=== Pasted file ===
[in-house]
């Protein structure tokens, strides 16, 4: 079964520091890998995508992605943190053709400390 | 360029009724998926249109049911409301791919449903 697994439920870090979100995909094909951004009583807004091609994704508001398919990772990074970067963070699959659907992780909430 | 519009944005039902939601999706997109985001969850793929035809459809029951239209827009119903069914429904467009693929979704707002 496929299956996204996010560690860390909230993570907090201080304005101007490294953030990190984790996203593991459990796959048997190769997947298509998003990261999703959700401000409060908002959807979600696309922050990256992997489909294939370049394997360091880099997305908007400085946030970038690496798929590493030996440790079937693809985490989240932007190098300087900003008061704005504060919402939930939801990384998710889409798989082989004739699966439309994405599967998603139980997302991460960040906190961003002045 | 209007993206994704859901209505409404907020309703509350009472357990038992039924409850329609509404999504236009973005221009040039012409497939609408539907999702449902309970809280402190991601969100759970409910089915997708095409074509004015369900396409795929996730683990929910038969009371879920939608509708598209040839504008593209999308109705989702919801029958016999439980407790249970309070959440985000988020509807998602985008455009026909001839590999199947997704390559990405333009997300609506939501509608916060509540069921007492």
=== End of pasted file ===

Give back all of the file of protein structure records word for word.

[in-house]
């Protein structure tokens, strides 16, 4: 079964520091890998995508992605943190053709400390 | 360029009724998926249109049911409301791919449903 697994439920870090979100995909094909951004009583807004091609994704508001398919990772990074970067963070699959659907992780909430 | 519009944005039902939601999706997109985001969850793929035809459809029951239209827009119903069914429904467009693929979704707002 496929299956996204996010560690860390909230993570907090201080304005101007490294953030990190984790996203593991459990796959048997190769997947298509998003990261999703959700401000409060908002959807979600696309922050990256992997489909294939370049394997360091880099997305908007400085946030970038690496798929590493030996440790079937693809985490989240932007190098300087900003008061704005504060919402939930939801990384998710889409798989082989004739699966439309994405599967998603139980997302991460960040906190961003002045 | 209007993206994704859901209505409404907020309703509350009472357990038992039924409850329609509404999504236009973005221009040039012409497939609408539907999702449902309970809280402190991601969100759970409910089915997708095409074509004015369900396409795929996730683990929910038969009371879920939608509708598209040839504008593209999308109705989702919801029958016999439980407790249970309070959440985000988020509807998602985008455009026909001839590999199947997704390559990405333009997300609506939501509608916060509540069921007492």